Economics and Finance
Dr Chris Reid
- Qualifications: PhD (Portsmouth) BA (CNAA)
- Role Title: Principal Lecturer
- Address: Richmond Building Portland Street Portsmouth PO1 3DE
- Telephone: 02392844108
- Email: firstname.lastname@example.org
- Department: Economics and Finance
- Faculty: Portsmouth Business School
It takes all sorts to make a Business School. My scholarly background is in history and in economics, having studied the former as an undergraduate and postgraduate, and the latter at a post-doctoral level as my teaching and research interests developed. Both disciplines inform my approach to teaching and learning and research.
I have enjoyed a varied teaching career at Portsmouth, leading courses in the history of economic thought, the economics of sport and recreation, British environmental history, and the economics of technological change and innovation, among other subjects. This has allowed me to combine teaching and research interests. You don’t need formal training to carry out research any more than you need lessons to drive a car. But in both circumstances the untutored may be a liability to themselves and others. My approach emphasises that successful projects depend on analytical, organisational and communications skills, and that students should aspire to the same professional standards as the authors of the books and papers that they read for their course.
My current teaching responsibilities are threefold. First, economic crises encourage reassessment of the past to contextualize and normalize prevailing our circumstances. For most students, Britain’s economic past is very much a foreign country. My teaching of modern British economic history, broadly covering the interwar decades to the late twentieth century, uncovers key trends that bring us to the present day and illustrates the origins and significance of everyday terms in contemporary discourse, such as ‘stop-go’, ‘boom and bust’, ‘tax and spend’, and ‘deindustrialization’. Second, I help deliver the School’s macroeconomics curriculum, focusing on second year intermediate-level studies. This is among the most challenging elements of an economics education, and my approach considers both the technical and narrative aspects of the curriculum as prerequisites of fully understanding the subject. Finally, I contribute to research methods training for economists.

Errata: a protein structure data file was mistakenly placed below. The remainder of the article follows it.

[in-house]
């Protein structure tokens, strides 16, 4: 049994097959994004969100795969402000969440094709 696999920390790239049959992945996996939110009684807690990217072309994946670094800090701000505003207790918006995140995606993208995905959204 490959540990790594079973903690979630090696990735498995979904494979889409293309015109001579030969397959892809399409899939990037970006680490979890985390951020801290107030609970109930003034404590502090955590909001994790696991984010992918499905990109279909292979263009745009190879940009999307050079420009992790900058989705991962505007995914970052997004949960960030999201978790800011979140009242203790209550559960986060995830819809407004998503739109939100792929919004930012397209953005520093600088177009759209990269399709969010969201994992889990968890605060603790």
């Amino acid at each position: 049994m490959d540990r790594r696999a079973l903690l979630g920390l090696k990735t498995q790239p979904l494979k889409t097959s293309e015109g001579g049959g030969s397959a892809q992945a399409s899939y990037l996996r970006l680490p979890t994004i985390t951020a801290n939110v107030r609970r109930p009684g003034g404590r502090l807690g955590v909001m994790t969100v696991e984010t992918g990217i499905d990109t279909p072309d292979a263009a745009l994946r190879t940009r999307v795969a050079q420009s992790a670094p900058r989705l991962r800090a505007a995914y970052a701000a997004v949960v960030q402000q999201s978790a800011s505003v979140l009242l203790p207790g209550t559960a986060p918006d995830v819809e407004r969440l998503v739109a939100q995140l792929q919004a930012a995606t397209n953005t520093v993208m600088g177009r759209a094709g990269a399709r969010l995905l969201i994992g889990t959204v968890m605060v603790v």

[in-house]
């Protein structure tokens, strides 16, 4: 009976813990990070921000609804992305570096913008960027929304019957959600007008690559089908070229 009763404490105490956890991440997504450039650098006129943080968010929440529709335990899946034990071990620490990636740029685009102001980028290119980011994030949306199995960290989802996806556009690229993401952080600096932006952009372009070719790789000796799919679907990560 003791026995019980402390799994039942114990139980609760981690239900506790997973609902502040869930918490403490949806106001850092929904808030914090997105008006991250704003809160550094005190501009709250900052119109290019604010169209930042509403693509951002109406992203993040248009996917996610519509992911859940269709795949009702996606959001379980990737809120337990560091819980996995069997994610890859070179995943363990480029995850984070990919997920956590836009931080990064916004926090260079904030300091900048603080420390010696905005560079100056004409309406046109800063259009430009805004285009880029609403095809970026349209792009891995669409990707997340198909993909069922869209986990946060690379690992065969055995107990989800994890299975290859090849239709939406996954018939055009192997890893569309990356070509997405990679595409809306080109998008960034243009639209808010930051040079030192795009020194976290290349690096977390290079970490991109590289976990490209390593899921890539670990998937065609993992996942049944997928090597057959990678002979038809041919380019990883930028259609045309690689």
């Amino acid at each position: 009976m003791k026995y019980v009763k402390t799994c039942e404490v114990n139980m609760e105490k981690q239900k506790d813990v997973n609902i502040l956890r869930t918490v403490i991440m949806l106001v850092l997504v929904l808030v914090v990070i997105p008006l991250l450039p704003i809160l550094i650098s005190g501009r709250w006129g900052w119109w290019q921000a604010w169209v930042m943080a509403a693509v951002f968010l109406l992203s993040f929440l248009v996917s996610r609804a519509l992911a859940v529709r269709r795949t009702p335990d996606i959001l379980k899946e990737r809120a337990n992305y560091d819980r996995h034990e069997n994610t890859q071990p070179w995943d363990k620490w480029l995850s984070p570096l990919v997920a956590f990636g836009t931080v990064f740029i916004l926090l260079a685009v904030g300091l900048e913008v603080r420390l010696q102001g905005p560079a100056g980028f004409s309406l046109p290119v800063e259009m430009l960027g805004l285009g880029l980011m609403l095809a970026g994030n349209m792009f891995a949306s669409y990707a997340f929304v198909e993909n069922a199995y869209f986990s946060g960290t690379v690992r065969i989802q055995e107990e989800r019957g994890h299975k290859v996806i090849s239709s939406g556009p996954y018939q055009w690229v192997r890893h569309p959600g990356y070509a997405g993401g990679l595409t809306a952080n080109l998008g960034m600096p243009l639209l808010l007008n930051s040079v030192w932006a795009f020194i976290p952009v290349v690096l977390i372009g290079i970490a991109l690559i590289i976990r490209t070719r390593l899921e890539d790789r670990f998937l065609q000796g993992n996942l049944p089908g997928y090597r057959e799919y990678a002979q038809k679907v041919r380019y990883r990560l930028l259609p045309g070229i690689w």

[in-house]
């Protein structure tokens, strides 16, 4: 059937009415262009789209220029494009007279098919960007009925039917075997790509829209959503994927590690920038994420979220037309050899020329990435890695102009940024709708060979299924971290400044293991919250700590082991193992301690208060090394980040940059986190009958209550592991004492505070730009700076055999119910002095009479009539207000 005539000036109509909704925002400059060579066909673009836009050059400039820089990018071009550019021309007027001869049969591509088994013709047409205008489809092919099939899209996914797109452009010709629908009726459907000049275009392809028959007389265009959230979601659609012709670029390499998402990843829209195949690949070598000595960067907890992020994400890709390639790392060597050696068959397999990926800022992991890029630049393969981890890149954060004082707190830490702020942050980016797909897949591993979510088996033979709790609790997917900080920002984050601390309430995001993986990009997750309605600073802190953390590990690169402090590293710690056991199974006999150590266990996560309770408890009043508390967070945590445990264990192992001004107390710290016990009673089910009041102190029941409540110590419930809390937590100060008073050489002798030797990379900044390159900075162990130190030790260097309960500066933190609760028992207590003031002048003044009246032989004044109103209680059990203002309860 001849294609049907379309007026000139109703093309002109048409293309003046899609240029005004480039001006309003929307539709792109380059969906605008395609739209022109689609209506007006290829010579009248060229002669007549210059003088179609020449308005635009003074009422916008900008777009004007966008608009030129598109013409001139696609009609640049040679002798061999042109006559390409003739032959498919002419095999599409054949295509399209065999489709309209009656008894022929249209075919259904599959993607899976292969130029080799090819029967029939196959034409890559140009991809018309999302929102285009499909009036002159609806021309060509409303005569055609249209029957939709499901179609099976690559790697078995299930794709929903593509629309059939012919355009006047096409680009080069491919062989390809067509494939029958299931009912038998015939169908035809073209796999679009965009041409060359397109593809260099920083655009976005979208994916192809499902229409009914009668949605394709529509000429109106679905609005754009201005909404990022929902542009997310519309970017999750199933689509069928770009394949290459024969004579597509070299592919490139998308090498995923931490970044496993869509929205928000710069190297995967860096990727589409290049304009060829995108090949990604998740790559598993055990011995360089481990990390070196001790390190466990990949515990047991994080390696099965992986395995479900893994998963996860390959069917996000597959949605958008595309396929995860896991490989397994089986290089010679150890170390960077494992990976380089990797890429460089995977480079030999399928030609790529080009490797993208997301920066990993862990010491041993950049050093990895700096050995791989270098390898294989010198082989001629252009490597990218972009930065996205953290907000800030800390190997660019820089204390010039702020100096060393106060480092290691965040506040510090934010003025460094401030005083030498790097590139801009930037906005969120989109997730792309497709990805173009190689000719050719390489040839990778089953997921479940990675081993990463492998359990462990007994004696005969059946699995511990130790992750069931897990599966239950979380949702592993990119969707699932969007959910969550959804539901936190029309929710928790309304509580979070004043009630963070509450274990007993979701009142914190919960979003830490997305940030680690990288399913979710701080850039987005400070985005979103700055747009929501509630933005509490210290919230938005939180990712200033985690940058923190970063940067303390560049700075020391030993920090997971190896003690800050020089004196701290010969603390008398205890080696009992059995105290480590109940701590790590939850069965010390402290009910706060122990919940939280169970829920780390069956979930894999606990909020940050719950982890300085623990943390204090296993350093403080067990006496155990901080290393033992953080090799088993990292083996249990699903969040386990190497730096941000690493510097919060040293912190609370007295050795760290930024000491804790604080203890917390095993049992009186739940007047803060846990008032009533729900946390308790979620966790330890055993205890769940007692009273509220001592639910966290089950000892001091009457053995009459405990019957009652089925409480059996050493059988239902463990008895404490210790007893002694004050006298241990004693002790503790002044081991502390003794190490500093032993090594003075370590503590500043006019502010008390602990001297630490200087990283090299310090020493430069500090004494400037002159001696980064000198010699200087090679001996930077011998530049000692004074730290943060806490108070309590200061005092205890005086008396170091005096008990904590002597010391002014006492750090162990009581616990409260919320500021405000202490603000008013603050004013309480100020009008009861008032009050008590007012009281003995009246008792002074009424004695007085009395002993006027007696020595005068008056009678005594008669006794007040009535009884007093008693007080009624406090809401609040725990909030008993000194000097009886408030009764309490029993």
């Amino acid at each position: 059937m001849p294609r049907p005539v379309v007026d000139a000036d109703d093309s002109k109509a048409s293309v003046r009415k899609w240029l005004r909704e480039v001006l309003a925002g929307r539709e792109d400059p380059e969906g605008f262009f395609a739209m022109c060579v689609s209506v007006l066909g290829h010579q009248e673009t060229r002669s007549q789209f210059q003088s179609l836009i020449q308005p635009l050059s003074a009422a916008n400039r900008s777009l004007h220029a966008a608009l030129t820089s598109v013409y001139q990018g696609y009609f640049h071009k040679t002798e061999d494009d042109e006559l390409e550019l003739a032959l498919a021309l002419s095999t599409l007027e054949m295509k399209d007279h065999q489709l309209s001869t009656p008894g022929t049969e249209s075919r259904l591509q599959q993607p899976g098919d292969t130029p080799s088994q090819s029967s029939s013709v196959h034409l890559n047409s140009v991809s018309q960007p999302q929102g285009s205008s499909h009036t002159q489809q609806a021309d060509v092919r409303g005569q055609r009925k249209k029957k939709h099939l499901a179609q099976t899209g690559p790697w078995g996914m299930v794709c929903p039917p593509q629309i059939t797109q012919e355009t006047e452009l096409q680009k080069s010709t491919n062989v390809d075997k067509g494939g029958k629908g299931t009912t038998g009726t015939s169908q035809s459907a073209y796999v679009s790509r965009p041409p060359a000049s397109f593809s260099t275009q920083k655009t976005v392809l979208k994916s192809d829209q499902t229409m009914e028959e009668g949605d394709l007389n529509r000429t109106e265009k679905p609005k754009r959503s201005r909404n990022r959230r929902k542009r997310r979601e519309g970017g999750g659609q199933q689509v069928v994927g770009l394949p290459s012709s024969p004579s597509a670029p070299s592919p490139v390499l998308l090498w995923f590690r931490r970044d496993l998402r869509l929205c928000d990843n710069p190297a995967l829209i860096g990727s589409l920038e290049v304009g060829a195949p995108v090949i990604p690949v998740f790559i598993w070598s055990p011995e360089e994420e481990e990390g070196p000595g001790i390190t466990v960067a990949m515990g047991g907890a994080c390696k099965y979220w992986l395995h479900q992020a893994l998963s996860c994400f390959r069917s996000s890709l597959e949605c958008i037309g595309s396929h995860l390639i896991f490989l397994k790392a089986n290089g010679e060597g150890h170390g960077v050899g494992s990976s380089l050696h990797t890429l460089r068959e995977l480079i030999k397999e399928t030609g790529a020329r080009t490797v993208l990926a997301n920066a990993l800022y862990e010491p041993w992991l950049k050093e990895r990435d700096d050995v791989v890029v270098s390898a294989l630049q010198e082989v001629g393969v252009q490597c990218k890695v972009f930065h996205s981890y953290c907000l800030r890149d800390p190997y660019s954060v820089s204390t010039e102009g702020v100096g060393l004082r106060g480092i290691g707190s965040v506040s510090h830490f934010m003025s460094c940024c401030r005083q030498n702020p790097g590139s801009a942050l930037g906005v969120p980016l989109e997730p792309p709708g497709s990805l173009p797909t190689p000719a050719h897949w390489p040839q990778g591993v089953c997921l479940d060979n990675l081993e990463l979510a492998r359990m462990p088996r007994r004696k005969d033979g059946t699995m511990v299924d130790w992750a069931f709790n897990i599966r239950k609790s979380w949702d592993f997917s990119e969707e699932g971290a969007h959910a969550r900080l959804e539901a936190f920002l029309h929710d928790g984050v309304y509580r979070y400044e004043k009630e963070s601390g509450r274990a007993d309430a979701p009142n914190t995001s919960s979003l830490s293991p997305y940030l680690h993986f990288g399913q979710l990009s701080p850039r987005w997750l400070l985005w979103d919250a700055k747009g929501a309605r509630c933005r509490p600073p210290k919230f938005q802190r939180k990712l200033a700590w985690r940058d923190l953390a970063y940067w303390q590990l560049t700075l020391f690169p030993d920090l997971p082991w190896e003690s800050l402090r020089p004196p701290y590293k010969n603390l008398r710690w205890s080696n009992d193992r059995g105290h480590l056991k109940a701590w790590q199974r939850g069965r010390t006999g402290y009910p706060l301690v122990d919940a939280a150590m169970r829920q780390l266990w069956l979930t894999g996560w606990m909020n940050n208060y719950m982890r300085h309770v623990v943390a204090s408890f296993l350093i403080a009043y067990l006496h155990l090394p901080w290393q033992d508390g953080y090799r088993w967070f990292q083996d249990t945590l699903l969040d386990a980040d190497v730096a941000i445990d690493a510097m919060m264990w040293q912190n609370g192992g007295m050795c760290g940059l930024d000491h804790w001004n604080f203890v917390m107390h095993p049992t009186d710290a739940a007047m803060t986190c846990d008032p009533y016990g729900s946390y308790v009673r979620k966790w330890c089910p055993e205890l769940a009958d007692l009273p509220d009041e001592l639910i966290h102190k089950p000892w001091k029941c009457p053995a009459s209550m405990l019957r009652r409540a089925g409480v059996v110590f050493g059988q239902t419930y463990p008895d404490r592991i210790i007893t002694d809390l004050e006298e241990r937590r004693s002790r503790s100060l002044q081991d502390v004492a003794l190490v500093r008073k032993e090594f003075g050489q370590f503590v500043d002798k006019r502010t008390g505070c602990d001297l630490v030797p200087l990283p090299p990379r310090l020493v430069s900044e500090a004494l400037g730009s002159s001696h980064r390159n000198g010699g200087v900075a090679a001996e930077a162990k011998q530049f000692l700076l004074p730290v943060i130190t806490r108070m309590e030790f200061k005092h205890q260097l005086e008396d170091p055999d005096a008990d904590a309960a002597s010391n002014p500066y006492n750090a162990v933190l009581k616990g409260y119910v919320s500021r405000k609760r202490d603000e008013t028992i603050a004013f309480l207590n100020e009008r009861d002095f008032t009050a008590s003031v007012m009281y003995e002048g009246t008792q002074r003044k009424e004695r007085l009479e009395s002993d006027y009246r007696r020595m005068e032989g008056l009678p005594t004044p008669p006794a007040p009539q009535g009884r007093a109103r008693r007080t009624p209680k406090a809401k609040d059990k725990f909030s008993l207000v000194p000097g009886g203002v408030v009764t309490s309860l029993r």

I began my research career by looking the British commercial fishing industry’s development, and this remains an abiding long-term interest. While this sector’s importance has been modest by comparison to engineering or finance, my work explores broader themes in Britain’s economic development, such as the ideology of industrial decline, business organization, the role of research and development, international commercial relations, and the evolution of food supply chains and consumer choice. This agenda informs work on the political economy of contemporary fisheries, including contributions to research on fisheries development in Latin America and relationships between fishing and poverty at the global and regional scale. Beyond fisheries, I have collaborated on research into the relationship between advertising and editorial content in women’s magazines in the 1930s, on masculinity and consumerism in the same decade, subcontracting relations in the road haulage industry, and the historical development of the sub-prime home-collected credit business. Modest contributions to knowledge have been published in a range of academic journals, including: the Economic History Review; Social History; the Journal of Latin American Studies; Twentieth Century British History; the Scandinavian Journal of History; Marine Policy; and World Development.